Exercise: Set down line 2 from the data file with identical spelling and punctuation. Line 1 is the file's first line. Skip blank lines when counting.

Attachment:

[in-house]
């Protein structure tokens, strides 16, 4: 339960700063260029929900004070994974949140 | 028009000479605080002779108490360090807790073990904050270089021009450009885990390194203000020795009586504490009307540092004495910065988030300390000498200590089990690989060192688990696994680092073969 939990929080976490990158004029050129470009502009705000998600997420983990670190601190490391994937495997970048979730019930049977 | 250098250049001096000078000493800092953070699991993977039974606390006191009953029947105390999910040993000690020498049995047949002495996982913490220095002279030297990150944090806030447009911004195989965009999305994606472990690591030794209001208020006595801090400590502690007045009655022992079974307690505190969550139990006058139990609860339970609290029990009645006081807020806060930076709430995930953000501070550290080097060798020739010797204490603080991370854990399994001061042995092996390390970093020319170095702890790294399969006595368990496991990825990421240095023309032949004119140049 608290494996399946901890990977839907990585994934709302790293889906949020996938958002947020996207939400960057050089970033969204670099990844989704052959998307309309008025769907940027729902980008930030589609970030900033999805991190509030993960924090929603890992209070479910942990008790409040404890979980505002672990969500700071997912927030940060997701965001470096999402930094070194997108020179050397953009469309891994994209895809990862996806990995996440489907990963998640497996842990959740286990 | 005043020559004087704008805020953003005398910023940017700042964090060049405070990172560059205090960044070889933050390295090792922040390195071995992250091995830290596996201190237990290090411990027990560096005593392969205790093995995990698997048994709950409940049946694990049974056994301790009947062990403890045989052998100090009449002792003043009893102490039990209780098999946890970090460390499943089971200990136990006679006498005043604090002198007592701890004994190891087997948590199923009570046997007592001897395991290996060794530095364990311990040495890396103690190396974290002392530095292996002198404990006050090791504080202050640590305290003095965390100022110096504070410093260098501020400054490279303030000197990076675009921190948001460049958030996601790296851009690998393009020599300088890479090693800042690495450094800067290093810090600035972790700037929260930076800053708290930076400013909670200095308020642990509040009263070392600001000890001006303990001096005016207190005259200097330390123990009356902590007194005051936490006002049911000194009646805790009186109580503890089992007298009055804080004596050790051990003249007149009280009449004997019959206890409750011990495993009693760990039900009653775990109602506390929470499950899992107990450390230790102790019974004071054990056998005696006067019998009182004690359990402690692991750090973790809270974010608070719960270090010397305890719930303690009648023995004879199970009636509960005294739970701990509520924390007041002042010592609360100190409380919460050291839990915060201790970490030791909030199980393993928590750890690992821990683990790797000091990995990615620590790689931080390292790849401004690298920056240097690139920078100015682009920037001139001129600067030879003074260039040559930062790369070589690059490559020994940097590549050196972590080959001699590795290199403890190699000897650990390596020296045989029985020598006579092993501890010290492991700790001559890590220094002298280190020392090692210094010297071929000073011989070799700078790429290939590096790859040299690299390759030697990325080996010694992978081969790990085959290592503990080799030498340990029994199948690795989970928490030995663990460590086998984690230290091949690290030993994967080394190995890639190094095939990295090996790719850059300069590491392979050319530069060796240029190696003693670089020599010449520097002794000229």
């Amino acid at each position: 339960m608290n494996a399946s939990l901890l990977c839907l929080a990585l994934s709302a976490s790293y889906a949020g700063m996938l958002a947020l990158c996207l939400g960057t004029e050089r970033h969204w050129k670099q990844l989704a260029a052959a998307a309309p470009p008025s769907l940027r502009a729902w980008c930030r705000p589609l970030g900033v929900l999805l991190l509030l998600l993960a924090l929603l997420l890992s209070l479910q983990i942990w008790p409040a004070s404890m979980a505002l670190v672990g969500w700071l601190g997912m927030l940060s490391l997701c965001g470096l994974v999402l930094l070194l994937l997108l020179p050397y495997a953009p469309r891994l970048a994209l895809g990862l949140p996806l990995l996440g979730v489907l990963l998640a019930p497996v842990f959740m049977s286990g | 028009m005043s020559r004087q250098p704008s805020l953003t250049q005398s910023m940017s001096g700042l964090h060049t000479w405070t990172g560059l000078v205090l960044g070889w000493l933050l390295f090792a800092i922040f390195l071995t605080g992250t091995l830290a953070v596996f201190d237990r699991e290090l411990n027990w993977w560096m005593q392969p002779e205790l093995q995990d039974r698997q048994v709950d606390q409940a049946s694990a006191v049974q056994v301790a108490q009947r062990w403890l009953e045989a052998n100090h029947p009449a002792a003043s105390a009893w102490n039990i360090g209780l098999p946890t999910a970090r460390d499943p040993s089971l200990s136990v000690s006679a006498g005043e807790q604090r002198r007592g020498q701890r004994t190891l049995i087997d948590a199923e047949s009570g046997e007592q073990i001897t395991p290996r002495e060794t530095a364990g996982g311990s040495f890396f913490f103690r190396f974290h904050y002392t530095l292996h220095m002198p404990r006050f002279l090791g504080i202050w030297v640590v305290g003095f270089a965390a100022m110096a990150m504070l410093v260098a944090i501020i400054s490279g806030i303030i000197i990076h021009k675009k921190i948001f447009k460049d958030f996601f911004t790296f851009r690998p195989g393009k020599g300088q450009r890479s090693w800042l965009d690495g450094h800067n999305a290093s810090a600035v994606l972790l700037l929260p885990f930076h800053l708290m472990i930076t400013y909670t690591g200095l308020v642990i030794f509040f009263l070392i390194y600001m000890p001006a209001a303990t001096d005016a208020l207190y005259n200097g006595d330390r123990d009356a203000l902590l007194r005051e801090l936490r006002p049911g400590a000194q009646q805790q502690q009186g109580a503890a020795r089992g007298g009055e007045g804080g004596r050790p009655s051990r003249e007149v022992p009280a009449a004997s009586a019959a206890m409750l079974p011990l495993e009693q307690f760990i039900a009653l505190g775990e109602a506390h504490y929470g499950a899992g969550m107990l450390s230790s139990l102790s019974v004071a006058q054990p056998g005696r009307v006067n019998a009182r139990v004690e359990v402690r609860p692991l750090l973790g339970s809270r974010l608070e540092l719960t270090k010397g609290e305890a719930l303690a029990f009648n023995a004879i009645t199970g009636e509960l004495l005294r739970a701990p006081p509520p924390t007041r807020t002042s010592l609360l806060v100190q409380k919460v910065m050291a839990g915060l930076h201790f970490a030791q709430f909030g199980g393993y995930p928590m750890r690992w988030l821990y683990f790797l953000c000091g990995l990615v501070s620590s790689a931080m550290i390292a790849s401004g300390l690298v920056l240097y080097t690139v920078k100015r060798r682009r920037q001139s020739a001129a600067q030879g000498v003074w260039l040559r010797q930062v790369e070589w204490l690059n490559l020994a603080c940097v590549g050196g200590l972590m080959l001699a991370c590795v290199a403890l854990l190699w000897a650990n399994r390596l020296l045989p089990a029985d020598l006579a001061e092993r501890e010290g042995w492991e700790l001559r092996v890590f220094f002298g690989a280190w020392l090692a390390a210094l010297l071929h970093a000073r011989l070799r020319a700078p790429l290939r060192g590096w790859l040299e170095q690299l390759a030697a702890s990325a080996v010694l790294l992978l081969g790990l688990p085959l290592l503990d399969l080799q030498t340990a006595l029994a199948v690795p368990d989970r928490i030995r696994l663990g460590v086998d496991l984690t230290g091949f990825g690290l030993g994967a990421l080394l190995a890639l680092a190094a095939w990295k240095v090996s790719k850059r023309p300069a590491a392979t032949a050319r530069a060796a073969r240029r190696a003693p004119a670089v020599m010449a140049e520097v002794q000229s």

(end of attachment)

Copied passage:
């Protein structure tokens, strides 16, 4: 339960700063260029929900004070994974949140 | 028009000479605080002779108490360090807790073990904050270089021009450009885990390194203000020795009586504490009307540092004495910065988030300390000498200590089990690989060192688990696994680092073969 939990929080976490990158004029050129470009502009705000998600997420983990670190601190490391994937495997970048979730019930049977 | 250098250049001096000078000493800092953070699991993977039974606390006191009953029947105390999910040993000690020498049995047949002495996982913490220095002279030297990150944090806030447009911004195989965009999305994606472990690591030794209001208020006595801090400590502690007045009655022992079974307690505190969550139990006058139990609860339970609290029990009645006081807020806060930076709430995930953000501070550290080097060798020739010797204490603080991370854990399994001061042995092996390390970093020319170095702890790294399969006595368990496991990825990421240095023309032949004119140049 608290494996399946901890990977839907990585994934709302790293889906949020996938958002947020996207939400960057050089970033969204670099990844989704052959998307309309008025769907940027729902980008930030589609970030900033999805991190509030993960924090929603890992209070479910942990008790409040404890979980505002672990969500700071997912927030940060997701965001470096999402930094070194997108020179050397953009469309891994994209895809990862996806990995996440489907990963998640497996842990959740286990 | 005043020559004087704008805020953003005398910023940017700042964090060049405070990172560059205090960044070889933050390295090792922040390195071995992250091995830290596996201190237990290090411990027990560096005593392969205790093995995990698997048994709950409940049946694990049974056994301790009947062990403890045989052998100090009449002792003043009893102490039990209780098999946890970090460390499943089971200990136990006679006498005043604090002198007592701890004994190891087997948590199923009570046997007592001897395991290996060794530095364990311990040495890396103690190396974290002392530095292996002198404990006050090791504080202050640590305290003095965390100022110096504070410093260098501020400054490279303030000197990076675009921190948001460049958030996601790296851009690998393009020599300088890479090693800042690495450094800067290093810090600035972790700037929260930076800053708290930076400013909670200095308020642990509040009263070392600001000890001006303990001096005016207190005259200097330390123990009356902590007194005051936490006002049911000194009646805790009186109580503890089992007298009055804080004596050790051990003249007149009280009449004997019959206890409750011990495993009693760990039900009653775990109602506390929470499950899992107990450390230790102790019974004071054990056998005696006067019998009182004690359990402690692991750090973790809270974010608070719960270090010397305890719930303690009648023995004879199970009636509960005294739970701990509520924390007041002042010592609360100190409380919460050291839990915060201790970490030791909030199980393993928590750890690992821990683990790797000091990995990615620590790689931080390292790849401004690298920056240097690139920078100015682009920037001139001129600067030879003074260039040559930062790369070589690059490559020994940097590549050196972590080959001699590795290199403890190699000897650990390596020296045989029985020598006579092993501890010290492991700790001559890590220094002298280190020392090692210094010297071929000073011989070799700078790429290939590096790859040299690299390759030697990325080996010694992978081969790990085959290592503990080799030498340990029994199948690795989970928490030995663990460590086998984690230290091949690290030993994967080394190995890639190094095939990295090996790719850059300069590491392979050319530069060796240029190696003693670089020599010449520097002794000229």